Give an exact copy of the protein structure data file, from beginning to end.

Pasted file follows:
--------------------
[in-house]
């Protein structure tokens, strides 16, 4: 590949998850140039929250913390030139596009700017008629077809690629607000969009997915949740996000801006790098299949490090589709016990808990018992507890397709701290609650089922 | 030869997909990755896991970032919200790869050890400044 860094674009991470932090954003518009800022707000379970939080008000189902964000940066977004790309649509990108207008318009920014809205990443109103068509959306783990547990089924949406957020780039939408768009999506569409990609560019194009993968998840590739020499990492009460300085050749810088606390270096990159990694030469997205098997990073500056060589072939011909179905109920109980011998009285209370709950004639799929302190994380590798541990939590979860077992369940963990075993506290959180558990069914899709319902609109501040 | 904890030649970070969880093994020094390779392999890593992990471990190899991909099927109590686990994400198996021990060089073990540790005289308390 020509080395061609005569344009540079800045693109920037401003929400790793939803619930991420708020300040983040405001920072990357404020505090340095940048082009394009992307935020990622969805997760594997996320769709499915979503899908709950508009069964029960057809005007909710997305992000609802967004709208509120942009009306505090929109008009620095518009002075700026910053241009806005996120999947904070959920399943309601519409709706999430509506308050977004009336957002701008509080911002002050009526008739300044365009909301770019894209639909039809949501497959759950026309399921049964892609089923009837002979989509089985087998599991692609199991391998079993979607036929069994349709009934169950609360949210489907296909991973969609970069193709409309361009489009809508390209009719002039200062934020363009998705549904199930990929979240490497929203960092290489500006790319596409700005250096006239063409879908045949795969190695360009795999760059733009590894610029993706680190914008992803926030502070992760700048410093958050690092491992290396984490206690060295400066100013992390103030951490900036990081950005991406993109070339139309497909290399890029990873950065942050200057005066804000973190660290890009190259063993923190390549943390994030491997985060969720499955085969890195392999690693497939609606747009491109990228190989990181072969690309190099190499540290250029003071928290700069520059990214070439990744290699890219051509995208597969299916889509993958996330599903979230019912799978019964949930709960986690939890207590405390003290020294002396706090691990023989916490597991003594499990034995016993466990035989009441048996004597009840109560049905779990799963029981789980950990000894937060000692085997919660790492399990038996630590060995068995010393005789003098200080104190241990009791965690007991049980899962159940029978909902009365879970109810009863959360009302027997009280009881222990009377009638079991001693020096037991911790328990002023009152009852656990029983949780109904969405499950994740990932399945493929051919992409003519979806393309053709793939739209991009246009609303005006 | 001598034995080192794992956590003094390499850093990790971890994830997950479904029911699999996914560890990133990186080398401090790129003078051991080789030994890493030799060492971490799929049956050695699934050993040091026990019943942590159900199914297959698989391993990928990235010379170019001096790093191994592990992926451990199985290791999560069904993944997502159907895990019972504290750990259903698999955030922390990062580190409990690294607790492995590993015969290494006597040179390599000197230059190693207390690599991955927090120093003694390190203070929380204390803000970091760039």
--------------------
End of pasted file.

[in-house]
């Protein structure tokens, strides 16, 4: 590949998850140039929250913390030139596009700017008629077809690629607000969009997915949740996000801006790098299949490090589709016990808990018992507890397709701290609650089922 | 030869997909990755896991970032919200790869050890400044 860094674009991470932090954003518009800022707000379970939080008000189902964000940066977004790309649509990108207008318009920014809205990443109103068509959306783990547990089924949406957020780039939408768009999506569409990609560019194009993968998840590739020499990492009460300085050749810088606390270096990159990694030469997205098997990073500056060589072939011909179905109920109980011998009285209370709950004639799929302190994380590798541990939590979860077992369940963990075993506290959180558990069914899709319902609109501040 | 904890030649970070969880093994020094390779392999890593992990471990190899991909099927109590686990994400198996021990060089073990540790005289308390 020509080395061609005569344009540079800045693109920037401003929400790793939803619930991420708020300040983040405001920072990357404020505090340095940048082009394009992307935020990622969805997760594997996320769709499915979503899908709950508009069964029960057809005007909710997305992000609802967004709208509120942009009306505090929109008009620095518009002075700026910053241009806005996120999947904070959920399943309601519409709706999430509506308050977004009336957002701008509080911002002050009526008739300044365009909301770019894209639909039809949501497959759950026309399921049964892609089923009837002979989509089985087998599991692609199991391998079993979607036929069994349709009934169950609360949210489907296909991973969609970069193709409309361009489009809508390209009719002039200062934020363009998705549904199930990929979240490497929203960092290489500006790319596409700005250096006239063409879908045949795969190695360009795999760059733009590894610029993706680190914008992803926030502070992760700048410093958050690092491992290396984490206690060295400066100013992390103030951490900036990081950005991406993109070339139309497909290399890029990873950065942050200057005066804000973190660290890009190259063993923190390549943390994030491997985060969720499955085969890195392999690693497939609606747009491109990228190989990181072969690309190099190499540290250029003071928290700069520059990214070439990744290699890219051509995208597969299916889509993958996330599903979230019912799978019964949930709960986690939890207590405390003290020294002396706090691990023989916490597991003594499990034995016993466990035989009441048996004597009840109560049905779990799963029981789980950990000894937060000692085997919660790492399990038996630590060995068995010393005789003098200080104190241990009791965690007991049980899962159940029978909902009365879970109810009863959360009302027997009280009881222990009377009638079991001693020096037991911790328990002023009152009852656990029983949780109904969405499950994740990932399945493929051919992409003519979806393309053709793939739209991009246009609303005006 | 001598034995080192794992956590003094390499850093990790971890994830997950479904029911699999996914560890990133990186080398401090790129003078051991080789030994890493030799060492971490799929049956050695699934050993040091026990019943942590159900199914297959698989391993990928990235010379170019001096790093191994592990992926451990199985290791999560069904993944997502159907895990019972504290750990259903698999955030922390990062580190409990690294607790492995590993015969290494006597040179390599000197230059190693207390690599991955927090120093003694390190203070929380204390803000970091760039």